Prepare yourself for an onslaught of small, clever, software driven hardware projects because former members of the iRobot team have just started Dragon Innovation, a manufacturing services and crowdfunding firm that will help small makers go from garage to factory.
Co-founded by Scott N. Miller and Herman Pang, the group has decades of experience in hardware design and manufacturing. Miller worked on the functional prototype of the Roomba and then led the team to ramp up production and sales. He supervised the building of 3 million Roomba units. Pang worked on Hasbro’s FurReal friends and then helped build the Far East office of iRobot with Miller.
The company isn’t just another incubator. The plan is to run a crowdfunding platform that allows users to get funded and then work with DI to produce their hardware to scale.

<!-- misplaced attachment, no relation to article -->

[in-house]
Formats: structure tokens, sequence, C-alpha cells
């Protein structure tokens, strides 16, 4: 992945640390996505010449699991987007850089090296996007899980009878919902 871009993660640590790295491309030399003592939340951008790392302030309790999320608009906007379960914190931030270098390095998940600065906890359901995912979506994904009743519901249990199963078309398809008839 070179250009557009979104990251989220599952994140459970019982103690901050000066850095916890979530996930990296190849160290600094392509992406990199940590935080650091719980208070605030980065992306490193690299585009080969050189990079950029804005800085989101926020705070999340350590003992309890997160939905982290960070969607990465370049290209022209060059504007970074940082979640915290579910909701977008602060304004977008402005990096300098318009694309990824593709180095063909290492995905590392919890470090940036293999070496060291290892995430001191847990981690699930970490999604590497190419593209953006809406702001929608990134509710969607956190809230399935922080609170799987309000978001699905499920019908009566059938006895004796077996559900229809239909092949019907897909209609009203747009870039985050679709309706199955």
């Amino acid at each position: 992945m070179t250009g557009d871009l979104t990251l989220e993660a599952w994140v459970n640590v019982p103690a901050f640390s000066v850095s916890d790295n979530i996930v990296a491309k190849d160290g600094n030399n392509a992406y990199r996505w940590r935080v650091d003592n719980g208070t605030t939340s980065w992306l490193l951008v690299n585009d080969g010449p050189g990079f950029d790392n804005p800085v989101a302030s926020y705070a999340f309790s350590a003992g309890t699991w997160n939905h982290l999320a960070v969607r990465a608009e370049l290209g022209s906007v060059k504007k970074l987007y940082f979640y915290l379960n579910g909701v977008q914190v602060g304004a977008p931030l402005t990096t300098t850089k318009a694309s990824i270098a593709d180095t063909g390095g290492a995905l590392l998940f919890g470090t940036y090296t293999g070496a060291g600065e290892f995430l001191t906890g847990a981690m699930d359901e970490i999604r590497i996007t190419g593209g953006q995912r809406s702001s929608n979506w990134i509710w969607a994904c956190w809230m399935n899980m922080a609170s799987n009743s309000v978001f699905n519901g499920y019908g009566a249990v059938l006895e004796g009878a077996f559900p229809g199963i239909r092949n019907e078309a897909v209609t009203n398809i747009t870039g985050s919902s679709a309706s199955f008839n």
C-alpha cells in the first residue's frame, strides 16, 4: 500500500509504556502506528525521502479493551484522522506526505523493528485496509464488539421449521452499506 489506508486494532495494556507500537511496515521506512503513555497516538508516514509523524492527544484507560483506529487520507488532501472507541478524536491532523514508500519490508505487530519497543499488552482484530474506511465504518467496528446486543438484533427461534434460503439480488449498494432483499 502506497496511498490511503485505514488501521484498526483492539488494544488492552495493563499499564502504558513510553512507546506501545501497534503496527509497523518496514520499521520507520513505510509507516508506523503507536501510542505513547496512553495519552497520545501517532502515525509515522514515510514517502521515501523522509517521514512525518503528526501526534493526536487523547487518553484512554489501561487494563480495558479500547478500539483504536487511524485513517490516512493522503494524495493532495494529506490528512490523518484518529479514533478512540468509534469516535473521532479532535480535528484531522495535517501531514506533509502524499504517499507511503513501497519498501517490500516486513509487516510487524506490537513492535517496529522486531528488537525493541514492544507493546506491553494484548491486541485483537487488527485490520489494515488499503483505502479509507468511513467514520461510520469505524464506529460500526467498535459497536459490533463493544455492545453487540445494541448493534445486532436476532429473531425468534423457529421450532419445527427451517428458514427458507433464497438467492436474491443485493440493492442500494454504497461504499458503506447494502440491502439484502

“Dragon Innovation’s crowdfunding platform is exclusively focused on hardware and allows a broader category within Hardware than some other sites including Pet Tech, Home Security, and Home Health,” said Miller.
The company raised its round from Flybridge Capital Partners and Foundry Group as well as the Box Group.
DI will use its experienced team to make sure products actually get delivered, a breath of fresh air for anyone who has waited for months for a gizmo.
“Dragon takes on detailed vetting of each team and project, so that if the funding threshold is met, the team will deliver on the promise to its backers. This step ensures real people with real products are behind each project,” said Miller. “Furthermore, Dragon’s network of service providers, investors and experts in relevant fields is another differentiator.”
“In the old days, firms would spend millions of dollars over the course of multiple years in stealth mode, then have a big product launch backed by a significant market spend to drive demand,” he said. “In some cases, this went well, and the product sold. In others, it did not.”
The company is launching its crowdfunding system later this year.
DI’s goal is to capitalize on this trend of small, agile hardware manufacturers that can create cool products and, at the same time, raise awareness of the issues with hardware manufacturing. But bringing their expertise to bear on the big problems, maybe they can prevent another Ouya?